Am I a Warrior?
Warrior : a brave or experienced soldier or fighter
I don’t run from a fight. And I’ve seen my share of battles. Not on the field with guns, but battles nonetheless. I’ve considered myself a warrior for decades now, but recently, I felt I had lost all sense of courage. I felt vulnerable, scared, and nothing like a warrior.
What made me feel weak and scared? Statistics. Statistics that 1 in 3 of us “lucky ones” who were diagnosed early and who “beat” breast cancer once will die from metasticized breast cancer. It comes back, you see, for one in three, and those are not good odds.
A couple of weeks ago, I met a young woman. A vibrant, cheerful, young, fit, vivacious young woman, who volunteers for a breast cancer related foundation. I assumed that she did it because she had lost a mother, and aunt, a friend. No. She is 27, and living, dying(?) with metasticized breast cancer.
I don’t know her full story, but when I found out, I knew that my efforts to raise awareness and funds for breast cancer research would shift fundamentally. Early detection is important, support for the brave warriors who made it through their first or second bout with breast cancer is important, but nowhere is support more critically needed than for research for stage IV metastatic breast cancer.
My new friend lit a spark in me to rally behind her, to do what I can to make sure that she does not feel alone, to get people to notice how urgently we need to focus research money on finding a cure. I started the week full of purpose and energy.
And by the end of the week, I was scared, crying, imagining the day when I am told that the cancer I “beat” more than six years ago has returned, and I have X number of months to get my affairs in order.
You see, every six months I am scanned and tested, monitored for signs of recurrence. I am immensely grateful that I have health insurance, a team of doctors and healers who keep an eye on me. But the scan that I have next week starts to creep into my days, infusing them with anxiety about results. Will this be the one? What will they see? Have I lived well enough since the last scan to be able to face the one I don’t want to hear?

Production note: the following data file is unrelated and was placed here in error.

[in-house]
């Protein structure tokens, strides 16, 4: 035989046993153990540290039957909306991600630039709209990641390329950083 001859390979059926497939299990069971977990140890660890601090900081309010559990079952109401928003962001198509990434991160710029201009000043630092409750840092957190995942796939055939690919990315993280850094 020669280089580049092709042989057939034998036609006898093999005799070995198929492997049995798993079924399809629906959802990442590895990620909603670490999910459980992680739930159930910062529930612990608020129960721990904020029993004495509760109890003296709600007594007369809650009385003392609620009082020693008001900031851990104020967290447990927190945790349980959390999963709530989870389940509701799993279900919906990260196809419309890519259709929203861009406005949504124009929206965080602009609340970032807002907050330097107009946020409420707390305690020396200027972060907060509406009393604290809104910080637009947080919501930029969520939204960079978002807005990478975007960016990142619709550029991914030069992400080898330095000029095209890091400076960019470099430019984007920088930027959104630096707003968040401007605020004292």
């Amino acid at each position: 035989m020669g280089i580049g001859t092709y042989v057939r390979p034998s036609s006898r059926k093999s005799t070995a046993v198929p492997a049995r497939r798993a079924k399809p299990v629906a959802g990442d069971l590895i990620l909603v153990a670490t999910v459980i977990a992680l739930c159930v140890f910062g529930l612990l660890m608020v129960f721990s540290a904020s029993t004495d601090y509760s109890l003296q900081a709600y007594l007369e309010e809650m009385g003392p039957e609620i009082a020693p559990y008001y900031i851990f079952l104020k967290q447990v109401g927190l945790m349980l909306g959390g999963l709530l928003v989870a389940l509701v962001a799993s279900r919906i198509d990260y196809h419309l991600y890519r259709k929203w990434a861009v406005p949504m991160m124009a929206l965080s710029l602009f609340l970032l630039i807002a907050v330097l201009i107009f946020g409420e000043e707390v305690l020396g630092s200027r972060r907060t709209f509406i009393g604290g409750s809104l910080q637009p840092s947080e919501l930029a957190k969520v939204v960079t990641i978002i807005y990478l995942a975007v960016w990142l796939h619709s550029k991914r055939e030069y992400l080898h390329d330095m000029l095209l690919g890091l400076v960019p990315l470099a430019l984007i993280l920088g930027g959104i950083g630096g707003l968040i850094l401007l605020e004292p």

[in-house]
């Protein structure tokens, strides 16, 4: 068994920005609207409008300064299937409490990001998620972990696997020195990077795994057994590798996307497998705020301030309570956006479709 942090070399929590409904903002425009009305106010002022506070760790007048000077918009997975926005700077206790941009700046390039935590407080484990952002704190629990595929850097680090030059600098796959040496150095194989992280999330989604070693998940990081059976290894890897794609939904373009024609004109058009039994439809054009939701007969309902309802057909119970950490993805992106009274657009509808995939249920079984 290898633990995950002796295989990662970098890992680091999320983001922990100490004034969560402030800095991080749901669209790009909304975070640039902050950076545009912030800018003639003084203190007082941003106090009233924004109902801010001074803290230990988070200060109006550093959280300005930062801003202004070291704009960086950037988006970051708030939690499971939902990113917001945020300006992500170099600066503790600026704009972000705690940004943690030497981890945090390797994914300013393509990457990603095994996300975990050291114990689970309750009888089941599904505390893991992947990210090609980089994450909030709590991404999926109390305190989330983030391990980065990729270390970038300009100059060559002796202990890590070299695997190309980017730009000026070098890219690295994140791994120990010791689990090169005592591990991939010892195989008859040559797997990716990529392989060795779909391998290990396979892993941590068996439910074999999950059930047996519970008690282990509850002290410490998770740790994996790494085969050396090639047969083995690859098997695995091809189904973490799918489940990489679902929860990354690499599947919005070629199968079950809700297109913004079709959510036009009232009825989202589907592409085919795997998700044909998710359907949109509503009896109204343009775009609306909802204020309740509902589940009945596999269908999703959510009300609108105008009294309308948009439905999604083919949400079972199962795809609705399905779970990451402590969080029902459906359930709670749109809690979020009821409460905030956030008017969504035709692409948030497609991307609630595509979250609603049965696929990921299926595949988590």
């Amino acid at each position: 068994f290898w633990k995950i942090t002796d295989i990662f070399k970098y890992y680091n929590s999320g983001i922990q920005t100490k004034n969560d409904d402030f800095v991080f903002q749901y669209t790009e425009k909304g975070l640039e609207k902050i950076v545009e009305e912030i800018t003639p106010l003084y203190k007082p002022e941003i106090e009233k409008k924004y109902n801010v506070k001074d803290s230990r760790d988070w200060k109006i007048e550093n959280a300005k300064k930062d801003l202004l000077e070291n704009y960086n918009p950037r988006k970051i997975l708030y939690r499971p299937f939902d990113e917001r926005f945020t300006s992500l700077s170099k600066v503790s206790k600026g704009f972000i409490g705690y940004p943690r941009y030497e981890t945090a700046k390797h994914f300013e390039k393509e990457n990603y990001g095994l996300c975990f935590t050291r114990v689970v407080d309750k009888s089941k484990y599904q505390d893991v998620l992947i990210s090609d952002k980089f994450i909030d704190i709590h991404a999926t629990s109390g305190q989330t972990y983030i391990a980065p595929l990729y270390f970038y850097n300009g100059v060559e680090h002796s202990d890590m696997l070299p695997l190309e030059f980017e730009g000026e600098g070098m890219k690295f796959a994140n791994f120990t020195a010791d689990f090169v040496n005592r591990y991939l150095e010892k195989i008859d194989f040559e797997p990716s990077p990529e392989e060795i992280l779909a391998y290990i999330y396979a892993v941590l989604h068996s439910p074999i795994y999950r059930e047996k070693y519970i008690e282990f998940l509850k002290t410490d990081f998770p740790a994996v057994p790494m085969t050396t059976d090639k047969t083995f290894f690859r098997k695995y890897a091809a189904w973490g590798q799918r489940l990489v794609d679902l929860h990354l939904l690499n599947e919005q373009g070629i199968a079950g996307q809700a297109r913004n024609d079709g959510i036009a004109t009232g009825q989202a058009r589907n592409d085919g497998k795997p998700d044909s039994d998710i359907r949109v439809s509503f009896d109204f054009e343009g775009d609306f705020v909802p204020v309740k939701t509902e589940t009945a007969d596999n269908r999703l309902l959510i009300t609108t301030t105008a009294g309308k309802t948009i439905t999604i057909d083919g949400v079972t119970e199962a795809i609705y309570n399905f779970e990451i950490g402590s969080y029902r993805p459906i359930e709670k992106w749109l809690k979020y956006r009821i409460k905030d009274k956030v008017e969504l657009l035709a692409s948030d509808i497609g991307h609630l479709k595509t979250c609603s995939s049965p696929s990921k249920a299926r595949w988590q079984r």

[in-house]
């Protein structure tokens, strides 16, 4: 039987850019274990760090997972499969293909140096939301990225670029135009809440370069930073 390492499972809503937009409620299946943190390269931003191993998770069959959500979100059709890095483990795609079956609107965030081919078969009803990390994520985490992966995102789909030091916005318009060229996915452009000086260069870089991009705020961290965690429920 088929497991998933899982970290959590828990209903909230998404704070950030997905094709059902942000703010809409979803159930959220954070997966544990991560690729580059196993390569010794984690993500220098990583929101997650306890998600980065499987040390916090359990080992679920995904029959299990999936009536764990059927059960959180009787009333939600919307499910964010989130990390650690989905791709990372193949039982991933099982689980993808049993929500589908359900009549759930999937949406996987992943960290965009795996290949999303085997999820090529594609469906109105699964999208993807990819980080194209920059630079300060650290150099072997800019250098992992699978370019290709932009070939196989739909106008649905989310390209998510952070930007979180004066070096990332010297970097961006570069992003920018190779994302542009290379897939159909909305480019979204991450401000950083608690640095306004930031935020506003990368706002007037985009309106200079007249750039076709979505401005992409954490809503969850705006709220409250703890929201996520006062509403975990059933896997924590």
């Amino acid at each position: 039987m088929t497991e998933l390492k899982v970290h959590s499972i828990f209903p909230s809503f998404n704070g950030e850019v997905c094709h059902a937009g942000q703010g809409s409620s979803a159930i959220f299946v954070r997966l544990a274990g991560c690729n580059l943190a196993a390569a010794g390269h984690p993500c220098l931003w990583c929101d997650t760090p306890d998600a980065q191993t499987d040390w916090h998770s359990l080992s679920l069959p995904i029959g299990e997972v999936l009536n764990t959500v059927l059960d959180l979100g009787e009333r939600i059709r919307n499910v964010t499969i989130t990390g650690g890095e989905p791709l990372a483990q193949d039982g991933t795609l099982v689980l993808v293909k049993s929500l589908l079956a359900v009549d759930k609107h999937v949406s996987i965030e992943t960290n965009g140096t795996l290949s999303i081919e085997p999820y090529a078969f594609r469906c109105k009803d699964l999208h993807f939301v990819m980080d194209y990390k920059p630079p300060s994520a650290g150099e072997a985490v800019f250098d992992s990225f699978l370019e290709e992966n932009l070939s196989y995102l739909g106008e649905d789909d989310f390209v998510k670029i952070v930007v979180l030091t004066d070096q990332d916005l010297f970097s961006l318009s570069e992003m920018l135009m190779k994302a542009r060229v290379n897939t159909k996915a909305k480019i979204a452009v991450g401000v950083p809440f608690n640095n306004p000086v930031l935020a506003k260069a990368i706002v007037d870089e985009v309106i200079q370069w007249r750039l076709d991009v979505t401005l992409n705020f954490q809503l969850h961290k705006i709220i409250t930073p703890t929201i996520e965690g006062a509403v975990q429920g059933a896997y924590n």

If a warrior is defined by experience, then I am am definitely a warrior. But is there a point where the amount of courage I have, or lack, makes me unworthy of the title? The way I felt last week made me think that I had fallen from warrior status.
Knowing that sitting in meditation will always help to cut through circling thoughts, I sat. And sat some more. I practiced yoga, went about my day, and sat some again. Eventually, what I remembered was that warriors are not in a constant state of attack. Warriors are made. And warriors endure.
The brave, battle fatigued warrior is only part of any individual person. Many of us became a warrior by necessity, in a watershed moment where courage and tenacity was the only way to survive. And after that moment, if we're lucky, and supported, we integrate the experience into our whole selves, and try to put together a new idea of who we are. For many, we see ourselves as courageous, purposeful, focused, compassionate, humble, and powerfully strong, for the first time.
Living our lives as warriors means that we accept that we are brave, we accept it wholeheartedly and integrate it into our self identity. We know that we have it in us to fight, even though we may still feel fear. Living our lives as warriors means that we cultivate the peaceful, focused, faithful, calm equanimity of a warrior off the battlefield so that we can live life with joy and confidence. All of life is not a battlefield, and we need to learn how to be a ready warrior, a warrior who sits peacefully and who lives joyfully when battle mode is not necessary.
I still feel anxiety over my upcoming scan. I feel tightness in my stomach when I read statistics about how I may die one day. But I also know the depth of my strength and courage, my resiliency and determination to step back into equanimity when I feel the spiral of fear trying to grab hold of me. I know that when I need to, I can turn on battle mode. I know that even though, thank god, my whole life is not a battlefield, I am a warrior who lives life with purpose.